A clean, well-lit place to vent
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I just caught up on the Sunday strips for the past few months; still brilliant, still funny, still relevant. Thanks for, literally, a lifetime of enjoyment. I started reading in 1973 when I was 10, as Doonesbury was light years ahead of the other comics of the day in terms of the only metric that mattered then, funny. I write now to recommend a book you may find meaningful. David Deutsch's The Beginning of Infinity. Any attempt on my part to summarize this work will fail, but here is David Albert's review in the NY Times Book Review from 2011.
It's hard to imagine the present Mr. Trump being as articulate as he is in this week's series of Classic 1990 strips. Brain rot.
Re Trump's golf game, the portrayal in Sunday's strip is supported by this 2017 Sports Illustrated article. "Trump will sometimes respond to a shot he duffed by simply playing a second ball and carrying on as if the first shot never happened. In the parlance of the game, Trump takes floating mulligans, usually more than one during a round. Because of them it is impossible to say what he has actually shot on any given day, according to 18 people who have teed it up with Trump over the last decade, including SI senior writer Michael Bamberger, who has done so nine times."
The Vanity Fair article from 1990 was a fabulous read!
I am a big fan of the comic; I think it is almost always on point, funny, acute and truthful. But today's strip feels like a big mistake. As is often the case, you manage to include multiple jokes simultaneously, but in this case, the punchlines are punching in the wrong direction. One joke is "Ha ha, we men need to get a notarized letter these days to be in the clear, amirite!", while the truth is that it is still, perversely, far harder for an accuser to be taken seriously than an accused. Another joke is "Ha ha, the women are supposedly reassuring Mike, but actually, they are insulting him for not being manly (enough to be a sexual abuser)!" Which seems to me to be saying that men who would never sexually abuse women are laughable, are poor excuses for men. Additionally, the comic enables (though perhaps not reinforces) the trope of the nerdy guy as being deserving of nothing other than pity and laughs for doing what he can to get access to women. (See "The Adorkable Misogyny of 'The Big Bang Theory.'")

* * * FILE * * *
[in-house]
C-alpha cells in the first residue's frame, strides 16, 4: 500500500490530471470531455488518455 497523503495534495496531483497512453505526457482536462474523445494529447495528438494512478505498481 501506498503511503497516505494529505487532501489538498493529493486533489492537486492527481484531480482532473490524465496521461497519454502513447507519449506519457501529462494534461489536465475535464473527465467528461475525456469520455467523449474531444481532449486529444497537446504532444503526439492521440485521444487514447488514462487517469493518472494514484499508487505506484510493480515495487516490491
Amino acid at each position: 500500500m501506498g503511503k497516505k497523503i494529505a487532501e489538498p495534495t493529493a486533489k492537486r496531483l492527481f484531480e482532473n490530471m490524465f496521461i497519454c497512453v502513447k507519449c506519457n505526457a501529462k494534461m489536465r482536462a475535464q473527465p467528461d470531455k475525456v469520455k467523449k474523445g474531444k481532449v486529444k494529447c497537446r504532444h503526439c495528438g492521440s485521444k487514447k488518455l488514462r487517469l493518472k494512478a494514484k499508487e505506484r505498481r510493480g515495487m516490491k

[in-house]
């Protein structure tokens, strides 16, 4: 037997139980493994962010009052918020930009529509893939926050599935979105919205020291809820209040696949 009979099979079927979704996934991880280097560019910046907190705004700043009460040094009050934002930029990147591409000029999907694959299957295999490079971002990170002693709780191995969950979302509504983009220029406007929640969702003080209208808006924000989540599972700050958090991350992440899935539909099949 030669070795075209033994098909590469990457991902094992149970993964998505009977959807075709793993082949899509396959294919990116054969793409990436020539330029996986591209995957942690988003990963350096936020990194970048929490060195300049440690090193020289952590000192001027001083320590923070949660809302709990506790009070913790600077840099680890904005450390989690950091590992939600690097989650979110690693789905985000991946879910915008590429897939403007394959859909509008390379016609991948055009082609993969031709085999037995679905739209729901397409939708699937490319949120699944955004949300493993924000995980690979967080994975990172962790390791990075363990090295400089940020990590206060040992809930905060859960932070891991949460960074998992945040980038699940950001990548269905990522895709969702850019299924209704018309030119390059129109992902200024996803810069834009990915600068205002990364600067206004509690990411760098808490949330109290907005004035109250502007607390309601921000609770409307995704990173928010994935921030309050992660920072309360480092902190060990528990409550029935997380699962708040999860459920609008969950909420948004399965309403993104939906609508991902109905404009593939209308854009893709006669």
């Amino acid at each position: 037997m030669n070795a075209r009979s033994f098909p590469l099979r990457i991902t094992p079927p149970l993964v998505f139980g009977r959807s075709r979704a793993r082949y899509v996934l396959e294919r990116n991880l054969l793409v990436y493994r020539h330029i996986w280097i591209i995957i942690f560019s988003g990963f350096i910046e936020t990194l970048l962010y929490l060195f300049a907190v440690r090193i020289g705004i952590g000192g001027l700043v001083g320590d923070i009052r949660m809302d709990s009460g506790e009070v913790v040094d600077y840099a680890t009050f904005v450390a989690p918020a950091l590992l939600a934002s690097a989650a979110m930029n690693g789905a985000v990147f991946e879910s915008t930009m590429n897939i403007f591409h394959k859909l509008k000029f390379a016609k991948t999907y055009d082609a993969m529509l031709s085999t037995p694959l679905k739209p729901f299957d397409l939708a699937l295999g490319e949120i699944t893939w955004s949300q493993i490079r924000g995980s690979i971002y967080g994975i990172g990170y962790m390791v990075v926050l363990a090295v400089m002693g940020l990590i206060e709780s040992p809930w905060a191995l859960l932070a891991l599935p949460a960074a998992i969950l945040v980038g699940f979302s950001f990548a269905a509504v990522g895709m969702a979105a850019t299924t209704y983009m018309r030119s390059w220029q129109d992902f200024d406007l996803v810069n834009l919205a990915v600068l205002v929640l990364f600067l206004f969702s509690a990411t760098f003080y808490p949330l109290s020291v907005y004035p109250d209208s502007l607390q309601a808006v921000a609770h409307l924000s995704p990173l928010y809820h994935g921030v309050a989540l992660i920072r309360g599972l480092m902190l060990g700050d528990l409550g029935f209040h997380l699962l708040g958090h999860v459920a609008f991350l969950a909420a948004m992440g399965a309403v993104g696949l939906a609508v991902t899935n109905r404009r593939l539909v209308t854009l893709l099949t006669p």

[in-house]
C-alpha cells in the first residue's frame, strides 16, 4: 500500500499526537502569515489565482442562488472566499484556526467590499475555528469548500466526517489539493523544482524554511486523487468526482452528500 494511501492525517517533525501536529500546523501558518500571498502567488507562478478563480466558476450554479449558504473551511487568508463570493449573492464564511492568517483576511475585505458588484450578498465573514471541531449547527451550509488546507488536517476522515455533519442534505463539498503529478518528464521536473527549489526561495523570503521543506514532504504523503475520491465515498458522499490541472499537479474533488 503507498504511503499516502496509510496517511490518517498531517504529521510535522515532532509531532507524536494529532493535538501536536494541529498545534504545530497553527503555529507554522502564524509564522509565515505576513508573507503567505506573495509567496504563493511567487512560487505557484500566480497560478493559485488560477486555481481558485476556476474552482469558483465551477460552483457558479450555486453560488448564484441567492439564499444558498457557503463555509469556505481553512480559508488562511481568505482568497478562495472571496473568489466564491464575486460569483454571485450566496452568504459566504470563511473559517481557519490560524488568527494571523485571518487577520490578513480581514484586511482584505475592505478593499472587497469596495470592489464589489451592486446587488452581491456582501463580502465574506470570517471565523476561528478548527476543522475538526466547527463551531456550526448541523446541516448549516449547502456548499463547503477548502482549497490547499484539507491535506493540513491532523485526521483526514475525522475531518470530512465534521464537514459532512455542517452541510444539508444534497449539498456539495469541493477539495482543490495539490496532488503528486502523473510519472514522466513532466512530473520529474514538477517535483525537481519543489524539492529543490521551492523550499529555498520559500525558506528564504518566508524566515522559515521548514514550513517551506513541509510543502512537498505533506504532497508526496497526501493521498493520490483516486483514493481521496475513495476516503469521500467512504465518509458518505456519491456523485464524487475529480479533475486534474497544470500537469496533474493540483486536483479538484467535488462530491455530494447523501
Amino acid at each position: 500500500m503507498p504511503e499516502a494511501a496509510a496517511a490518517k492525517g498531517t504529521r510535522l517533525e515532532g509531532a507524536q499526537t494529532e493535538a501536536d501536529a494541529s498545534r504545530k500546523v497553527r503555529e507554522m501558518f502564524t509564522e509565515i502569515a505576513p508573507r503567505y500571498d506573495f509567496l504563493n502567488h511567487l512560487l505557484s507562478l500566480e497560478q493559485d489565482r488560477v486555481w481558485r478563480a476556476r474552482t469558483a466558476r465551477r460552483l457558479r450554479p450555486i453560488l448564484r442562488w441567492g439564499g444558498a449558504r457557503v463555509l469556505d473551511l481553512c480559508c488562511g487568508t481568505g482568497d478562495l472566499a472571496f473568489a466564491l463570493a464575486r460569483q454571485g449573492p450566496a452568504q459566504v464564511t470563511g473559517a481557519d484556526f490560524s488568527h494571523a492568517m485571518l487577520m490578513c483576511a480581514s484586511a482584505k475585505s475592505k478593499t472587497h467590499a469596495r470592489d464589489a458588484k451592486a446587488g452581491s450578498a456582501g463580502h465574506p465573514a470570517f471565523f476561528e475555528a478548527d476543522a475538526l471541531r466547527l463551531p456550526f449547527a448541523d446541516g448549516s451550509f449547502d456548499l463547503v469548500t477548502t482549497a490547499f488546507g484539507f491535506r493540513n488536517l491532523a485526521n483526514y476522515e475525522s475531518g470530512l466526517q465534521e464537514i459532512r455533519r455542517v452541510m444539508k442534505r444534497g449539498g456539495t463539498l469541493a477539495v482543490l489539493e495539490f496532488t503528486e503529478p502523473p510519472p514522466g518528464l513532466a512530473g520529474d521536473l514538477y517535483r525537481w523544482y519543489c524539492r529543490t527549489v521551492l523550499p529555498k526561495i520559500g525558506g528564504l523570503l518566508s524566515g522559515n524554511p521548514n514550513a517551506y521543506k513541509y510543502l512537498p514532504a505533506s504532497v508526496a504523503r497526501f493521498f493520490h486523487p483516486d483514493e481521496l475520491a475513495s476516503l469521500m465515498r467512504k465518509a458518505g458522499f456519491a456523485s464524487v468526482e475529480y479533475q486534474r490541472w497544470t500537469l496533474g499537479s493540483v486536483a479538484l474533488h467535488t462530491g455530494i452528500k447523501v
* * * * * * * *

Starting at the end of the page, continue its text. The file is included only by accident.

I just want to thank Mr. Trudeau for his insightful comments/comics on the issues of the day. I'm a long-time reader, and I'm delighted that the genius behind Doonesbury continues to thrive. Long may your pen reign!
Even the landscape painting in the Oval Office is suffering from Trump's coal mining and oil drilling.
I appreciate your comic strip and the message you send. Sometimes I laugh out loud, and other times I shake my head wondering how long it will take to fix the damage Trump has done. Sometimes you just make me think, which is good. Keep up the excellent work.
In a comment on today's strip made on the GoComics Doonesbury page, reader Kim Metzger points out that the final panel ("I saw what happened to Art Buchwald!") refers to a lawsuit that the satirist was involved in with Paramount Pictures over the Eddie Murphy movie Coming to America. You can read about it here.